The court used the contractual approach in McQueen v Gadberry to rule that neither party could do anything with their frozen embryo unless there was a mutual agreement. But in Stratford v Stratford (2012), the Michigan Court of Appeals ruled that the frozen pre-embryo could be donated to another family for adoption, despite protest from Mother Jayane Stratford. Instead of the contractual approach, the Michigan Court of Appeals used the balancing method in which the court makes a ruling based on which side has the optimal interest. Father Jude Stratford wanted to adopt out the pre-embryo that he and his then wife Jayane Stratford procreated while Jayane wished to donate the embryo to science. The court ruled that Jude’s deep religious beliefs and the subsequent trauma to his mental health that destroying the embryo in research would entail outweighed Jayane’s interest in donating it to science. The embryo was subsequently put up for adoption.[4] In Szafranski v Dunston (2015) the United States Supreme Court refused to hear an appeal on a case where the Illinois Court of Appeals ruled in favor of Ms. Dunston, implanting an embryo of her and her ex-husband’s, Mr. Szafranski, despite his protest. This refusal therefore leaves the Illinois Court of Appeals decision undisputed which ruled that because Ms. Dunston could no longer have children due to chemotherapy, her interest in having a child outweighed Szafranski’s desire to not have the embryos used. The court ruled that when there is not a prior agreement establishing what to do with the embryos, the party for avoiding implantation shall prevail (and therefore the embryo shall go to research) unless there is an extenuating circumstance.[5][6] It can again be seen that this method to approach pre-embryo cases also results in differing opinions, depending on circumstance (most notably, health). However, the Illinois court did offer some sort of consistency when it ruled that in the lack of an extenuating circumstance, the pre-embryo shall be donated to science or destroyed.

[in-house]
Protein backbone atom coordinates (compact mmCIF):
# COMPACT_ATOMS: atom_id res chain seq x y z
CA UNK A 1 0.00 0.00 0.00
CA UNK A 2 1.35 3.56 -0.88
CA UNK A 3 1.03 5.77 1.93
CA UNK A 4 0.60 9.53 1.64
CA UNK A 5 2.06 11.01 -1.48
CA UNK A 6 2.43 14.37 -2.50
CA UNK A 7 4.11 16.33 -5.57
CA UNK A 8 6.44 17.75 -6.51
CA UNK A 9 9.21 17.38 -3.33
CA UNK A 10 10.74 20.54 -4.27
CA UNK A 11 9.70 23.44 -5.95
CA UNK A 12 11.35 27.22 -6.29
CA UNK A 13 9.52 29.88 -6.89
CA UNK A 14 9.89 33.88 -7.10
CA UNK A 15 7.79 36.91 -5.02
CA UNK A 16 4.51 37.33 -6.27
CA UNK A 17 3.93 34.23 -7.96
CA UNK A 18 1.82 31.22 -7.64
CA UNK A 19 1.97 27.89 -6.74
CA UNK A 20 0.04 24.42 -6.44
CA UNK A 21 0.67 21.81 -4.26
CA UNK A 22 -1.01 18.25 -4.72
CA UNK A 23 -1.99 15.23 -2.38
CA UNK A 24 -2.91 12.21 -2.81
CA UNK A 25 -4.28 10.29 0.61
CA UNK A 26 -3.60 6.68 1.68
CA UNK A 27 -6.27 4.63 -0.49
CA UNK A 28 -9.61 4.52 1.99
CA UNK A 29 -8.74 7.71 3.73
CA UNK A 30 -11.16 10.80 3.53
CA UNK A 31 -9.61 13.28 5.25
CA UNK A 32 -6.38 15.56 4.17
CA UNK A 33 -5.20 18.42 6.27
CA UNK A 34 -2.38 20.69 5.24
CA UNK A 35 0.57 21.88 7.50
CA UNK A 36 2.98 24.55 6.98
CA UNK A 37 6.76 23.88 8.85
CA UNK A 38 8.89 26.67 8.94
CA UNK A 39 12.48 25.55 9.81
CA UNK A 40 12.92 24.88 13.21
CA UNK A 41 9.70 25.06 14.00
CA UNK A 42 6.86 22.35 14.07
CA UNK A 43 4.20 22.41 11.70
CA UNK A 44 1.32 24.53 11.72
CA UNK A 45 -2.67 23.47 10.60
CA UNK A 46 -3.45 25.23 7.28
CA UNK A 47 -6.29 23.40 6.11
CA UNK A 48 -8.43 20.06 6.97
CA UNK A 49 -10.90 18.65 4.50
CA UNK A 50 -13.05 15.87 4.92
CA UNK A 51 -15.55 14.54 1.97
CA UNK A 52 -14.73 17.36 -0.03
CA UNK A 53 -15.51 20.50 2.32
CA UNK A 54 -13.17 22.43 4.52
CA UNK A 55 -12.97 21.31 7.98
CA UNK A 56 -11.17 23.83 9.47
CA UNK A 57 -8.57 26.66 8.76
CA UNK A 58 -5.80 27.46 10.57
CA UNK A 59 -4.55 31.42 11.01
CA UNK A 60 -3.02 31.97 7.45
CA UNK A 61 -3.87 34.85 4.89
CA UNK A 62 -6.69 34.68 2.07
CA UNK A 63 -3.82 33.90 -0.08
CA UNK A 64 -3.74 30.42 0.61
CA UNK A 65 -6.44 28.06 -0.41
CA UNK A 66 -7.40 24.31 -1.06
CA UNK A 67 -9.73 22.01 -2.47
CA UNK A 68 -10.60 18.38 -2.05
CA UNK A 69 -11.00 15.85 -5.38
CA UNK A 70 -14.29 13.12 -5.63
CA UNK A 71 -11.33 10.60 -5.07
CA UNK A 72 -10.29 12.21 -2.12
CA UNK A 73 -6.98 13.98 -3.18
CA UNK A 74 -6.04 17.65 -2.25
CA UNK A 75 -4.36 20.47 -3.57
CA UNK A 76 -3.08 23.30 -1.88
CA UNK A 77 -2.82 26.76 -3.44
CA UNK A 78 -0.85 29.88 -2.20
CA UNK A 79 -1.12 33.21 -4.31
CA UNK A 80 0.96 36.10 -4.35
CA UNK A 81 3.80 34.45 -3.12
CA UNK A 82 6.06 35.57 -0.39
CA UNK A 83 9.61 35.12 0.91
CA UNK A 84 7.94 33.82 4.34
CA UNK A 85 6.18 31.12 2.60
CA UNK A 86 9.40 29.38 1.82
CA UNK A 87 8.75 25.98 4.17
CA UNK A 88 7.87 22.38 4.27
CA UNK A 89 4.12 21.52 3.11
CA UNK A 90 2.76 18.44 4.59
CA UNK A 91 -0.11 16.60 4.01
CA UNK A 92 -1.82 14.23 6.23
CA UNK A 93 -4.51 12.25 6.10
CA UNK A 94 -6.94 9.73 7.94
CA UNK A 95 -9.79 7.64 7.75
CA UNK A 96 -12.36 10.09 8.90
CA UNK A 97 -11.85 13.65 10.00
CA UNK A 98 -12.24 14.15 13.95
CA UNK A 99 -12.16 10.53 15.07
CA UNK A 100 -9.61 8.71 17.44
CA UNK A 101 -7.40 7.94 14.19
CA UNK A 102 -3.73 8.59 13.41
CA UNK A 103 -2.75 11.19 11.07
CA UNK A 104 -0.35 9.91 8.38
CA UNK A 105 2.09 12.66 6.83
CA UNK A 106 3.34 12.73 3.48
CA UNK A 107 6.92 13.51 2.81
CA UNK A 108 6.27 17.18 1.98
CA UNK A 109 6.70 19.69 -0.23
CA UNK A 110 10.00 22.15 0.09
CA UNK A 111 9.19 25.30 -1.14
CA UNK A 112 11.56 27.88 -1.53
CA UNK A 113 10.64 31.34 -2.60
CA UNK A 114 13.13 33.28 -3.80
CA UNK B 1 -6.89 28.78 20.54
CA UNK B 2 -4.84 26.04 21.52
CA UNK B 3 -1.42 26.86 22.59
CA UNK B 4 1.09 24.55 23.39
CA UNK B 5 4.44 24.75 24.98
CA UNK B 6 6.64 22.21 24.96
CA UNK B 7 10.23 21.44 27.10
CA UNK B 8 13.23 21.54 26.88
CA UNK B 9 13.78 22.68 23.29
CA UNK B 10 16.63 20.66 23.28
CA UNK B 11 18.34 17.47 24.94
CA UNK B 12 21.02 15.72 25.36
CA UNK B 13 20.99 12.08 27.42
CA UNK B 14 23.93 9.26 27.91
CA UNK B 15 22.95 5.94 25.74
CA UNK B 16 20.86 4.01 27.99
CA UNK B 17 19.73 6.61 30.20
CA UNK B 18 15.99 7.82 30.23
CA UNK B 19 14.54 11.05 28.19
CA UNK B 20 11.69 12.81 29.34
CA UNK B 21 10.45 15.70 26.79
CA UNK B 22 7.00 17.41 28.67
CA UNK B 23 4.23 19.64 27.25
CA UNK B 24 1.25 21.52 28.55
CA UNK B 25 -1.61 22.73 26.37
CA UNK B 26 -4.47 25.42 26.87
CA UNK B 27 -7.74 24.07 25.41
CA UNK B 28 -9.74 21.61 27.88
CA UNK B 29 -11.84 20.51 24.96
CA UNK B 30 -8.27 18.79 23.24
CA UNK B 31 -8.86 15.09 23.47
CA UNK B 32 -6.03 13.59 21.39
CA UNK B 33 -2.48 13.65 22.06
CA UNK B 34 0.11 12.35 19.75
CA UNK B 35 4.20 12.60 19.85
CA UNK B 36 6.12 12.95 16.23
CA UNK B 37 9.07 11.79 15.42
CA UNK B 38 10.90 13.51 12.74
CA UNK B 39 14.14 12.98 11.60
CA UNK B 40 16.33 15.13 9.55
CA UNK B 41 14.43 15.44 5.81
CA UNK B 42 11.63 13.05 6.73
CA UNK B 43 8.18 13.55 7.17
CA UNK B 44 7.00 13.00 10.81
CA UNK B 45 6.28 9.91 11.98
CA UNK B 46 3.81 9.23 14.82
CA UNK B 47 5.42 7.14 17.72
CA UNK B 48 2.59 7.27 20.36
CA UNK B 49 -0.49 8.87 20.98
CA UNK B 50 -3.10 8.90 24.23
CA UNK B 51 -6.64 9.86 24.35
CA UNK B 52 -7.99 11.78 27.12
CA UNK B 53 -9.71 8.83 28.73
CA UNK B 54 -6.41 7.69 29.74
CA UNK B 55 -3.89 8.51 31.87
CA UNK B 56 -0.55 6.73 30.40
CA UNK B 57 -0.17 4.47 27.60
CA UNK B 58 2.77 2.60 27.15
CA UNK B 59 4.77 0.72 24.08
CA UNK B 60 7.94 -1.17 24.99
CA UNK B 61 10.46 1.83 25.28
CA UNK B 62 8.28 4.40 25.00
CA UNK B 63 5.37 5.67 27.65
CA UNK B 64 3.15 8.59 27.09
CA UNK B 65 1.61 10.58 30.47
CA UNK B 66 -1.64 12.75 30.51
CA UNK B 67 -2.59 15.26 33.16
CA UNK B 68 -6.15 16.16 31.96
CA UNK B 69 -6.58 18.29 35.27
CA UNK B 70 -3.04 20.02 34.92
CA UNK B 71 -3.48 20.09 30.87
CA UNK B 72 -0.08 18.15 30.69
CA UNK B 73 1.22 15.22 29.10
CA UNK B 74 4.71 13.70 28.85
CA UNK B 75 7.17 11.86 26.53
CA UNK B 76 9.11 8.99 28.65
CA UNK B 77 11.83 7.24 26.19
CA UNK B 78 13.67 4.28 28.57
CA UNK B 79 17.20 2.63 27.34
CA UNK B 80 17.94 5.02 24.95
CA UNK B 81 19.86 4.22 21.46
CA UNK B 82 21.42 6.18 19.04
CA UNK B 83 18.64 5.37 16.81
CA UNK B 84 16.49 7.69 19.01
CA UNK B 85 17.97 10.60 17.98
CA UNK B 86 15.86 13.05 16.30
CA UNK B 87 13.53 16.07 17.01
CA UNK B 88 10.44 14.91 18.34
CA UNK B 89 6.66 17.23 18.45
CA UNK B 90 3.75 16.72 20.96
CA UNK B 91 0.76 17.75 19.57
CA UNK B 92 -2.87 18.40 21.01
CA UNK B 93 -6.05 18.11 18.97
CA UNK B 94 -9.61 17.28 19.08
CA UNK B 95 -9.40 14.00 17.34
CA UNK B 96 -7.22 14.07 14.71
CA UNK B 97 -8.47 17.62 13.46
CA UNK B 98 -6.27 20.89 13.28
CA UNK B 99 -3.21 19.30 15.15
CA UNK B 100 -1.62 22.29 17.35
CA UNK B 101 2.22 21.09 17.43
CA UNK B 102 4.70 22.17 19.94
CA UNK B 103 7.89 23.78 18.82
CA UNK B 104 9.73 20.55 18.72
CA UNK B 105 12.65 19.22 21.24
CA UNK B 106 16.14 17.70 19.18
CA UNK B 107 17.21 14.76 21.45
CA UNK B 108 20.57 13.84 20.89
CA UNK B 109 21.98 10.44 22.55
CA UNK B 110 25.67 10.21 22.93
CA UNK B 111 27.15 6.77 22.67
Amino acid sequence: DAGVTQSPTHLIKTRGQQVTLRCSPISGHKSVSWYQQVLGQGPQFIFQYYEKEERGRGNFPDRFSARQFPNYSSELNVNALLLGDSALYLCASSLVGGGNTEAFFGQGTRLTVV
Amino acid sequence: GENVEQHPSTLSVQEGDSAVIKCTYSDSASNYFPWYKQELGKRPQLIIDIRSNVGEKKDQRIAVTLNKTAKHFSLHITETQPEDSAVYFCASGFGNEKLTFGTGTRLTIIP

The final method used by courts to interpret pre-embryo cases is contemporaneous mutual consent. This method leaves the disposition of the pre-embryo up to a mutual agreement of the couple during the divorce proceedings, thus disregarding any contract made before the pre-embryo harvesting. The contemporaneous mutual consent model avoids some weaknesses in the balancing method as courts do not have to weigh in whose position is superior and thus minimizes ideology influence, at least on the side of the court. The model also targets some of the weaknesses that come with the contractual method including conflicts with public policy and issues if a member of the party changes their mind after a contract is signed, as contracts are binding at the time they are signed. In support of this model, Iowa State Court claimed in In re Marriage of Witten (2003) that contemporaneous mutual consent abides by judicial and state law on personal and familial decisions: it is an individual’s right to make parental choices to be based on the person’s current beliefs, which may not be the same since the time of the contract. In the case of In re Marriage of Witten, the parties who were divorcing could not reach an agreement. Thus, the judge, in line with contemporaneous mutual consent, ruled that the embryos would remain in storage until the couple had reached an agreement or until the time that the storage facility originally agreed to hold the samples for expired. This reveals a large weakness in contemporaneous mutual consent method that deters many judges from using it: often the couple is in court because they are unable to come to a compromise, so this method often just elongates their disagreement.